The need for a commercially viable holiday show is an understandable obsession in all segments of the theatre. Festive income can pay bills all year and everybody knows A Christmas Carol by heart these days. So the search continues on stages and screens across the land.
The Old Globe has a proven property Grinching away on its main stage but next door, there are the 250 seats around the arena stage of the White Theatre which Globe boss Barry Edelstein calls a “toxic vortex to be avoided at all costs.”
Thus, Clint Black’s Looking for Christmas, now in a debut run at the White through New Year’s Eve.
That awkward apostrophe in the ponderous title may designate Black’s ownership of the material or may be a contraction reporting that Black is actively searching for the holiday. Either way, it applies. This a show built around songs written and performed over the decades by Black, a prominent country-western entertainer.
It’s actually a pretty good idea, going to the country music well for Christmas material. The melodies tend to be simple, direct ballads and dance tunes hung on powerful, orderly harmonies comfortable for casual ears. The words and the tells stories that suit such sentimental themes as family, home and holiday celebrations.
The sly folk wisdom often slipped into the music among the forlorn love-calls and the rejoicing parties can be put aside for the moment in favor of respect for traditional values built into Christmas. That the family at the center of Clint Black’s Looking for Christmas will be healed by the Christian values of the holiday is virtually certain from the very beginning. The soldier just back from deployment will eventually wrestle his ghosts into memory and rejoin the community. His adorable daughter will have her faith renewed. Even the bereaved will find acceptance.
What will not be solved lies a layer down from this story. What were this soldier and his comrades doing in this peril? They were there by choice, presumably understanding the risks. But why were they put there? Why is their country – our country – keeping them there into, very soon, a third decade? What is the goal? How will we know when it’s reached? There are no battles to diagram, just a persistent attrition. It’s not even clear if anybody really wants us there.
The play has some few words to say on the subject but only generalized homilies. All of the people over there and back home are sweetly noble. “I had forgotten how quiet it is here,” says the vet in wonder. But all the noise and chaos still persist back there where the soldiers who took over from him cringe in fear behind their defensive perimeters, hoping that they’ll make it safely home next Christmas.
If one can bundle this darkness into a corner, Black’s show is a simple holiday sugarplum. The songs tend to be clever in a folksy fashion: “If my ducks are crooked/ My goose is cook-ed…” or “That’s how far a kiss’ll go/Underneath the mistletoe.” And the chord progressions needn’t be written out for experienced players like Matt Hinkley and his versatile band.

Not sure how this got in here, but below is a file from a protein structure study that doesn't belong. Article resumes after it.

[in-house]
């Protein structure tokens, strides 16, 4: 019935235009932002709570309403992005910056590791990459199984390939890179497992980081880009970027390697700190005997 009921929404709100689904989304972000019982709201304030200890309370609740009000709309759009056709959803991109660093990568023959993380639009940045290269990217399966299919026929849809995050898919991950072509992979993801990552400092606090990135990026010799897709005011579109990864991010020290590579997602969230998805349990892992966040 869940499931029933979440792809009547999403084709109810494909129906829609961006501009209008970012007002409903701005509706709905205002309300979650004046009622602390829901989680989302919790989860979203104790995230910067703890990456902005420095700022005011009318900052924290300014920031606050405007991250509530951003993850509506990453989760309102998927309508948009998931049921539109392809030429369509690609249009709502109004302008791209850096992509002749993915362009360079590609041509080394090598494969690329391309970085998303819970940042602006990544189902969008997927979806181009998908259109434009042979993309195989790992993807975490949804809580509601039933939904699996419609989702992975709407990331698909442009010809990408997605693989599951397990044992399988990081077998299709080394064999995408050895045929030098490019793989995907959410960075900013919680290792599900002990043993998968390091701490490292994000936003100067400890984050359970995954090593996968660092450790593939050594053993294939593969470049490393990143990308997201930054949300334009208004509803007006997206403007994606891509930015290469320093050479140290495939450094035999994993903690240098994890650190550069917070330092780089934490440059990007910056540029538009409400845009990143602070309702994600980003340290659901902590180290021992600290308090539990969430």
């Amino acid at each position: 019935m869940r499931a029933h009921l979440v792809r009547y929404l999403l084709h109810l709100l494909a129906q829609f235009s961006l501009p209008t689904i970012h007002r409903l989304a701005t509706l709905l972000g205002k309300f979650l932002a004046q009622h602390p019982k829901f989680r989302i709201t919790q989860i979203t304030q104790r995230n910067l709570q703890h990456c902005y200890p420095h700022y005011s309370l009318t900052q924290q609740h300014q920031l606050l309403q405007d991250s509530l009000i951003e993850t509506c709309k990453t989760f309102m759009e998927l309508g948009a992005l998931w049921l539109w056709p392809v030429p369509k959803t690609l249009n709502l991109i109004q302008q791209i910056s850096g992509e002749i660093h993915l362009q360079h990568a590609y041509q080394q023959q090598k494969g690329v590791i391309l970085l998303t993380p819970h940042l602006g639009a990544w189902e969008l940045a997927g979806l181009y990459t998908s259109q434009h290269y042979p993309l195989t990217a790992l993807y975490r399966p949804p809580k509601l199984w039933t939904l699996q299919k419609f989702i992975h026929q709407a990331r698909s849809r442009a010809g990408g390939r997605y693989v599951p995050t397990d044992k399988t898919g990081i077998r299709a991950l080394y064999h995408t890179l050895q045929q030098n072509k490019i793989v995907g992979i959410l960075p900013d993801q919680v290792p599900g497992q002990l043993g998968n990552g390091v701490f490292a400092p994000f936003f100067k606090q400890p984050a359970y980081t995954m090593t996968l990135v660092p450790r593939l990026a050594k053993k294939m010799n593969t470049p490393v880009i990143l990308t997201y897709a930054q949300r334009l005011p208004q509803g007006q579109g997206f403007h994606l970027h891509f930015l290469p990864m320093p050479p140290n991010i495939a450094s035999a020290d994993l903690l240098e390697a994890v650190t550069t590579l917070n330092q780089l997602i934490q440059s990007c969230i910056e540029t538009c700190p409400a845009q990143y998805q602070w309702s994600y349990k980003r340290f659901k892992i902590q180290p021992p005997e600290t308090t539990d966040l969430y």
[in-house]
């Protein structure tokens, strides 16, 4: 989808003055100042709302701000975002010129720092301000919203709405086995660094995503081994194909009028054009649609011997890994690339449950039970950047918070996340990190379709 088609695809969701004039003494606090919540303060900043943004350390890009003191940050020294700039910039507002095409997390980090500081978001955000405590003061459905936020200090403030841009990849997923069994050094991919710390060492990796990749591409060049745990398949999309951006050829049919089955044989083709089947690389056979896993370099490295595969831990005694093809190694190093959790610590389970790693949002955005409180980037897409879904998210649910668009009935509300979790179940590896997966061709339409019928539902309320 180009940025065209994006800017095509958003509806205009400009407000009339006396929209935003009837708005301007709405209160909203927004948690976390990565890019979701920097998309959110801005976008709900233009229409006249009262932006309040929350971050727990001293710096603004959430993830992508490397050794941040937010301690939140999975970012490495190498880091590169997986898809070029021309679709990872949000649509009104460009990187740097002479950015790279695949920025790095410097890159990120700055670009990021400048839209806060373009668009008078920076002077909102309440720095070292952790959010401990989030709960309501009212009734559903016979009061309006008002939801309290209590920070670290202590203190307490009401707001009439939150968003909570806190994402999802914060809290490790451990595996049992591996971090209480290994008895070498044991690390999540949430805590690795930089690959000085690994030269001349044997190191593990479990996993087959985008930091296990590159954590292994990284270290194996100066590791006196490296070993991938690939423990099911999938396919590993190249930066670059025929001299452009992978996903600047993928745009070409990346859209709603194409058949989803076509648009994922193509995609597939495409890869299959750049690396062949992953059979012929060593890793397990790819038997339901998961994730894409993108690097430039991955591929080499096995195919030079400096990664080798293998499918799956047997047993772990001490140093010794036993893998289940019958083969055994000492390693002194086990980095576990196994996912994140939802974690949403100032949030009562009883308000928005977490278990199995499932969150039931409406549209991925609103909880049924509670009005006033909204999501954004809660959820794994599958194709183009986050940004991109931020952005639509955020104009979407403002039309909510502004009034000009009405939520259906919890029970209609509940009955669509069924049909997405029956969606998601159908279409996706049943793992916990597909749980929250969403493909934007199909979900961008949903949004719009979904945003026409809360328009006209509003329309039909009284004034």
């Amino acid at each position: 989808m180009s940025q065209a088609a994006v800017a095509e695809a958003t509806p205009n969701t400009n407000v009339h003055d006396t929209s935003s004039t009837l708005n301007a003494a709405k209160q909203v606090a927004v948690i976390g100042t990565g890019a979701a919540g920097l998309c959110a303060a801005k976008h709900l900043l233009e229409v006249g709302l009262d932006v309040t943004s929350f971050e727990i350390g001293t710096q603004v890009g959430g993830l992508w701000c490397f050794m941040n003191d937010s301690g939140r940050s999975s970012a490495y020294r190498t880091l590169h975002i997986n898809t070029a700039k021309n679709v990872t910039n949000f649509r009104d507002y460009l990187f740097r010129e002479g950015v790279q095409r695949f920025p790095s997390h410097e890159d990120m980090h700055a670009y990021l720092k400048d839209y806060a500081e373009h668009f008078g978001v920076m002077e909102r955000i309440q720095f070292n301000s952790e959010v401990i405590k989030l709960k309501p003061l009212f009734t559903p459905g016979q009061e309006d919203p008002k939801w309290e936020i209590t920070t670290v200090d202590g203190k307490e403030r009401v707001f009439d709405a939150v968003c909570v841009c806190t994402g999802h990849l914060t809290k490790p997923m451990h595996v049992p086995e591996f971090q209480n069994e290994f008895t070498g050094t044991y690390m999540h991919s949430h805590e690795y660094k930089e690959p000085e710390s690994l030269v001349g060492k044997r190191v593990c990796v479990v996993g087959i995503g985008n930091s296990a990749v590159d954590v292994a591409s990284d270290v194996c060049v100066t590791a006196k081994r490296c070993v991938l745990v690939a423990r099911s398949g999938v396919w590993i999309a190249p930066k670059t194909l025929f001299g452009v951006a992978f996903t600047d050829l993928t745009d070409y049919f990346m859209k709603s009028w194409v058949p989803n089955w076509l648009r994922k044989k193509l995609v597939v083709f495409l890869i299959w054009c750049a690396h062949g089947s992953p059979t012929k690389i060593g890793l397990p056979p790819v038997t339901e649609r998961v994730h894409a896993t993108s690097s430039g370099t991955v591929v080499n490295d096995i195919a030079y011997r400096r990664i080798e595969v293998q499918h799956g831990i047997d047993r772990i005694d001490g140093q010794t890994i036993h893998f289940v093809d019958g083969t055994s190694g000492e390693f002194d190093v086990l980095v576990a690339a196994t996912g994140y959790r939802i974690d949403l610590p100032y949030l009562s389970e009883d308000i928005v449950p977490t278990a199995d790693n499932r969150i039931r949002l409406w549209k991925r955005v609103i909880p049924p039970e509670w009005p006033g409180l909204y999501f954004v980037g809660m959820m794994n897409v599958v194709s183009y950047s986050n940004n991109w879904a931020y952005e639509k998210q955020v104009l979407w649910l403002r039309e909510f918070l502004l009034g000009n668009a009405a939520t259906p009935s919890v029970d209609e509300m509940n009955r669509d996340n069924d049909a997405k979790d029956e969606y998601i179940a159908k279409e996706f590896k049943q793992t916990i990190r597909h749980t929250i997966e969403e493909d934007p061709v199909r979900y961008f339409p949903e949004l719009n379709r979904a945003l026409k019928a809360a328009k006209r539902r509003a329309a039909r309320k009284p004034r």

Black also collaborated on the book, with James D. Sasser, and there’s little to nitpick there. Well, OK, some of the timeline raises questions. Like our soldier met his wife at a party hosted by his best friend, another soldier in his platoon. His daughter is said to be 9-years-old but he’s still only a staff sergeant and the friend is even lesser in rank. Army promotions surely move faster than that, especially in combat zones. But this moves toward that dark cloud and that’s not why we’re here.
We get what we want when Kaylin Hedges and her four fellow moppets are selling away on songs about Santa Claus, or when Syndee Winters and Liana Hunt, especially well cast as wives waiting back home, pour out their longings.
One of the show’s most effective moments comes when Aaron C. Finley as the soldier and DeLeon Dallas as his best bud join the others in their patrol for “A Mind To,” a yearning for home with plentiful poignance. The least effective periods tend to cluster around any scene including the costumed Santa Claus who, though played well enough by Bryant Martin, comes across as a bit grotesque, especially as the deliverer of the show’s central message of comfort.
Kent Nicholson navigates the quirks of the arena staging with off-handed competence and meshes with Wendy Seyb’s stompy choreography to provide a seasonal musical-comedy glow to the ensemble numbers.
Sean Fanning’s scenery, the subtle costuming of Charlotte Devaux and especially the facile lighting of Rui Rita help the show glide along nicely with only minimal detractions over there in that dark corner.
(Continues in the Old Globe Sheryl and Harvey White Theatre at 7 p.m. Tuesdays, Wednesdays and Sundays; at 8 p.m. Thursdays-Saturdays; and at 2 p.m. Saturdays and Sundays through Dec. 31, 2018.)